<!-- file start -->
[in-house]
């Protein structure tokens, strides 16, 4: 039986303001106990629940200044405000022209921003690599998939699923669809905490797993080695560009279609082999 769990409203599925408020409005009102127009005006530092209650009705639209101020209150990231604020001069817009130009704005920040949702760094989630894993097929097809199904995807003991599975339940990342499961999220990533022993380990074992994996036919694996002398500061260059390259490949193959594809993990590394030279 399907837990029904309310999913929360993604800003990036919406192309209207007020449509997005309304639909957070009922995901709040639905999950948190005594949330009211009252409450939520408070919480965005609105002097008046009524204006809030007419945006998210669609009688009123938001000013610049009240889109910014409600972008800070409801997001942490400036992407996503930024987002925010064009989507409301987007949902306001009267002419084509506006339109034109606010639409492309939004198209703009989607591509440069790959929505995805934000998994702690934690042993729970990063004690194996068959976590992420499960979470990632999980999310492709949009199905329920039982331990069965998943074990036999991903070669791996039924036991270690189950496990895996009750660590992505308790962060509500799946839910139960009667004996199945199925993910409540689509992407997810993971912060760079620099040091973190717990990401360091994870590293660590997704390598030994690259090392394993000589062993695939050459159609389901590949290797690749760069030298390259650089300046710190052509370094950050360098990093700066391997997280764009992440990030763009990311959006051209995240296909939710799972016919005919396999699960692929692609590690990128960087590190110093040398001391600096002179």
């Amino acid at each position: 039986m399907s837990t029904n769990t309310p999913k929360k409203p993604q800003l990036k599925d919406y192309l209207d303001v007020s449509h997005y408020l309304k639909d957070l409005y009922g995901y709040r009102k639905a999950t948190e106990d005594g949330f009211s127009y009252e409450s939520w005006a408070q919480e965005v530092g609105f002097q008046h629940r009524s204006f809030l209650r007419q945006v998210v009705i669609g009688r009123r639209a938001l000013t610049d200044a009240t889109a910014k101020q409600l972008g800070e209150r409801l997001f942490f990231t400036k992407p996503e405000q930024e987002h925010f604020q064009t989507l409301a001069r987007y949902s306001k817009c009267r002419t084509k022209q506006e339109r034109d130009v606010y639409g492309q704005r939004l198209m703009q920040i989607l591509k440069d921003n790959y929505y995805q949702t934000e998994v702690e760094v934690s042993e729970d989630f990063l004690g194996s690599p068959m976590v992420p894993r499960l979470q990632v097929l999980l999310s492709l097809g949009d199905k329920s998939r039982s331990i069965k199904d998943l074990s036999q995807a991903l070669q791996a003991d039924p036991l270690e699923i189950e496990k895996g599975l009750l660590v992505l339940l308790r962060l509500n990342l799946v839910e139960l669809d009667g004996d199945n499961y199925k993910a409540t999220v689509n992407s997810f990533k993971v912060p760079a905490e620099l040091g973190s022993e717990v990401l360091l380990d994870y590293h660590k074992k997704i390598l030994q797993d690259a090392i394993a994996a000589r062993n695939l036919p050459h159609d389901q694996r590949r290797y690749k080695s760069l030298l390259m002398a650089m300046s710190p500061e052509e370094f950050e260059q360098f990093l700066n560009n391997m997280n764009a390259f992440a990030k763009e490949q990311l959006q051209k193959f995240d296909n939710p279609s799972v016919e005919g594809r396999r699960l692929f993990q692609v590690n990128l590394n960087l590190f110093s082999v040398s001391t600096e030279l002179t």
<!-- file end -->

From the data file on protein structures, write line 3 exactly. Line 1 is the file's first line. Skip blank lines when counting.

């Amino acid at each position: 039986m399907s837990t029904n769990t309310p999913k929360k409203p993604q800003l990036k599925d919406y192309l209207d303001v007020s449509h997005y408020l309304k639909d957070l409005y009922g995901y709040r009102k639905a999950t948190e106990d005594g949330f009211s127009y009252e409450s939520w005006a408070q919480e965005v530092g609105f002097q008046h629940r009524s204006f809030l209650r007419q945006v998210v009705i669609g009688r009123r639209a938001l000013t610049d200044a009240t889109a910014k101020q409600l972008g800070e209150r409801l997001f942490f990231t400036k992407p996503e405000q930024e987002h925010f604020q064009t989507l409301a001069r987007y949902s306001k817009c009267r002419t084509k022209q506006e339109r034109d130009v606010y639409g492309q704005r939004l198209m703009q920040i989607l591509k440069d921003n790959y929505y995805q949702t934000e998994v702690e760094v934690s042993e729970d989630f990063l004690g194996s690599p068959m976590v992420p894993r499960l979470q990632v097929l999980l999310s492709l097809g949009d199905k329920s998939r039982s331990i069965k199904d998943l074990s036999q995807a991903l070669q791996a003991d039924p036991l270690e699923i189950e496990k895996g599975l009750l660590v992505l339940l308790r962060l509500n990342l799946v839910e139960l669809d009667g004996d199945n499961y199925k993910a409540t999220v689509n992407s997810f990533k993971v912060p760079a905490e620099l040091g973190s022993e717990v990401l360091l380990d994870y590293h660590k074992k997704i390598l030994q797993d690259a090392i394993a994996a000589r062993n695939l036919p050459h159609d389901q694996r590949r290797y690749k080695s760069l030298l390259m002398a650089m300046s710190p500061e052509e370094f950050e260059q360098f990093l700066n560009n391997m997280n764009a390259f992440a990030k763009e490949q990311l959006q051209k193959f995240d296909n939710p279609s799972v016919e005919g594809r396999r699960l692929f993990q692609v590690n990128l590394n960087l590190f110093s082999v040398s001391t600096e030279l002179t």